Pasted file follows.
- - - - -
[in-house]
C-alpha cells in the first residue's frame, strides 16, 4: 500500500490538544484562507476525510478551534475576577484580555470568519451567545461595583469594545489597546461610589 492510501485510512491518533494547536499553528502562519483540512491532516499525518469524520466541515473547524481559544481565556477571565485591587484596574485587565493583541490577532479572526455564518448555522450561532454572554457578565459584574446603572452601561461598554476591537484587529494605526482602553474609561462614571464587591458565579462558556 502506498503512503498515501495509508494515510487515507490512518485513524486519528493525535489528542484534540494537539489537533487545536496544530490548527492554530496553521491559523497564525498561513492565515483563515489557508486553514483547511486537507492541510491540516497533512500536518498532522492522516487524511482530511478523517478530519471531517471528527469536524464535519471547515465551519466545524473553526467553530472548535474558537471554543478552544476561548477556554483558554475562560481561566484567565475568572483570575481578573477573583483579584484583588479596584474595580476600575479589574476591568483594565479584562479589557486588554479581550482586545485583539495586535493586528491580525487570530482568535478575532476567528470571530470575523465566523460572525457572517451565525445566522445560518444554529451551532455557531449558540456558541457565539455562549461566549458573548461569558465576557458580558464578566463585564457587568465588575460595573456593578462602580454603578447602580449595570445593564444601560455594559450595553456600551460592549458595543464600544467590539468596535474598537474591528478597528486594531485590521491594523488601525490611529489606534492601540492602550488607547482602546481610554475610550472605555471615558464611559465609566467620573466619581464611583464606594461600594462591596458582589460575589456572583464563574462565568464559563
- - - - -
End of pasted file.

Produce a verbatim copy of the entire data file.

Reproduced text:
[in-house]
C-alpha cells in the first residue's frame, strides 16, 4: 500500500490538544484562507476525510478551534475576577484580555470568519451567545461595583469594545489597546461610589 492510501485510512491518533494547536499553528502562519483540512491532516499525518469524520466541515473547524481559544481565556477571565485591587484596574485587565493583541490577532479572526455564518448555522450561532454572554457578565459584574446603572452601561461598554476591537484587529494605526482602553474609561462614571464587591458565579462558556 502506498503512503498515501495509508494515510487515507490512518485513524486519528493525535489528542484534540494537539489537533487545536496544530490548527492554530496553521491559523497564525498561513492565515483563515489557508486553514483547511486537507492541510491540516497533512500536518498532522492522516487524511482530511478523517478530519471531517471528527469536524464535519471547515465551519466545524473553526467553530472548535474558537471554543478552544476561548477556554483558554475562560481561566484567565475568572483570575481578573477573583483579584484583588479596584474595580476600575479589574476591568483594565479584562479589557486588554479581550482586545485583539495586535493586528491580525487570530482568535478575532476567528470571530470575523465566523460572525457572517451565525445566522445560518444554529451551532455557531449558540456558541457565539455562549461566549458573548461569558465576557458580558464578566463585564457587568465588575460595573456593578462602580454603578447602580449595570445593564444601560455594559450595553456600551460592549458595543464600544467590539468596535474598537474591528478597528486594531485590521491594523488601525490611529489606534492601540492602550488607547482602546481610554475610550472605555471615558464611559465609566467620573466619581464611583464606594461600594462591596458582589460575589456572583464563574462565568464559563